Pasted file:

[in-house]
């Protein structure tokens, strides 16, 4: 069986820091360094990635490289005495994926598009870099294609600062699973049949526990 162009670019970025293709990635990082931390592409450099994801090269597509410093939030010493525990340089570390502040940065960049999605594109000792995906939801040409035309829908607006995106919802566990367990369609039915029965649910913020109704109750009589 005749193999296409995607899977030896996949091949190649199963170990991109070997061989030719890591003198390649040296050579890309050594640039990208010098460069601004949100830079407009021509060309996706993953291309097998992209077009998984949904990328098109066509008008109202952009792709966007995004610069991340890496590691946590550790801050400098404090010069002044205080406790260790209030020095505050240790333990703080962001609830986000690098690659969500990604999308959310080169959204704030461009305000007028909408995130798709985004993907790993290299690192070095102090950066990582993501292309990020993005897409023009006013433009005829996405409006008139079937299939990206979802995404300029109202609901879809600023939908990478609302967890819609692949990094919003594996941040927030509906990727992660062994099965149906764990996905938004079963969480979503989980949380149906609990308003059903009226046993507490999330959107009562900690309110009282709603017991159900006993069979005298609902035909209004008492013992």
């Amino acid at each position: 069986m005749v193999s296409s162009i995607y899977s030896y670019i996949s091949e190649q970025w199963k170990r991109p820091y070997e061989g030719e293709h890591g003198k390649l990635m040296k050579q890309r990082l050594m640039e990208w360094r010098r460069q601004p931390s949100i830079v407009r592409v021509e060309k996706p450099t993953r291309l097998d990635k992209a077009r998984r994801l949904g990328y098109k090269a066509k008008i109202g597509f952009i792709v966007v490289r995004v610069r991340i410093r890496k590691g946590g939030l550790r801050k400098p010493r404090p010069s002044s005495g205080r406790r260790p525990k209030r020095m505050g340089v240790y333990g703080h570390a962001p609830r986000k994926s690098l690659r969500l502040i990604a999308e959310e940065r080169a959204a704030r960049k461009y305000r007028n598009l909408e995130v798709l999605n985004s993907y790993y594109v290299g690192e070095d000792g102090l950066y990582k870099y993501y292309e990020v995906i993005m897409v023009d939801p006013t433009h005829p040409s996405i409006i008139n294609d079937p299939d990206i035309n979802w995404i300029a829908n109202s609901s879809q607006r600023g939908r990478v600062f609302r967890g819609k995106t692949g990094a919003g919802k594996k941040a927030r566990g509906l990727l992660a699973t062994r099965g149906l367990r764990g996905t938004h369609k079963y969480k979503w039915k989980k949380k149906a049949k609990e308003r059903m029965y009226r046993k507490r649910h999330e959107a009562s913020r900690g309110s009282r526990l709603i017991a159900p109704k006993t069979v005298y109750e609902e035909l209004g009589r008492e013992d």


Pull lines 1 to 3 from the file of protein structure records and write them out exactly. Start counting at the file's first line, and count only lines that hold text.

[in-house]
């Protein structure tokens, strides 16, 4: 069986820091360094990635490289005495994926598009870099294609600062699973049949526990 162009670019970025293709990635990082931390592409450099994801090269597509410093939030010493525990340089570390502040940065960049999605594109000792995906939801040409035309829908607006995106919802566990367990369609039915029965649910913020109704109750009589 005749193999296409995607899977030896996949091949190649199963170990991109070997061989030719890591003198390649040296050579890309050594640039990208010098460069601004949100830079407009021509060309996706993953291309097998992209077009998984949904990328098109066509008008109202952009792709966007995004610069991340890496590691946590550790801050400098404090010069002044205080406790260790209030020095505050240790333990703080962001609830986000690098690659969500990604999308959310080169959204704030461009305000007028909408995130798709985004993907790993290299690192070095102090950066990582993501292309990020993005897409023009006013433009005829996405409006008139079937299939990206979802995404300029109202609901879809600023939908990478609302967890819609692949990094919003594996941040927030509906990727992660062994099965149906764990996905938004079963969480979503989980949380149906609990308003059903009226046993507490999330959107009562900690309110009282709603017991159900006993069979005298609902035909209004008492013992």
């Amino acid at each position: 069986m005749v193999s296409s162009i995607y899977s030896y670019i996949s091949e190649q970025w199963k170990r991109p820091y070997e061989g030719e293709h890591g003198k390649l990635m040296k050579q890309r990082l050594m640039e990208w360094r010098r460069q601004p931390s949100i830079v407009r592409v021509e060309k996706p450099t993953r291309l097998d990635k992209a077009r998984r994801l949904g990328y098109k090269a066509k008008i109202g597509f952009i792709v966007v490289r995004v610069r991340i410093r890496k590691g946590g939030l550790r801050k400098p010493r404090p010069s002044s005495g205080r406790r260790p525990k209030r020095m505050g340089v240790y333990g703080h570390a962001p609830r986000k994926s690098l690659r969500l502040i990604a999308e959310e940065r080169a959204a704030r960049k461009y305000r007028n598009l909408e995130v798709l999605n985004s993907y790993y594109v290299g690192e070095d000792g102090l950066y990582k870099y993501y292309e990020v995906i993005m897409v023009d939801p006013t433009h005829p040409s996405i409006i008139n294609d079937p299939d990206i035309n979802w995404i300029a829908n109202s609901s879809q607006r600023g939908r990478v600062f609302r967890g819609k995106t692949g990094a919003g919802k594996k941040a927030r566990g509906l990727l992660a699973t062994r099965g149906l367990r764990g996905t938004h369609k079963y969480k979503w039915k989980k949380k149906a049949k609990e308003r059903m029965y009226r046993k507490r649910h999330e959107a009562s913020r900690g309110s009282r526990l709603i017991a159900p109704k006993t069979v005298y109750e609902e035909l209004g009589r008492e013992d």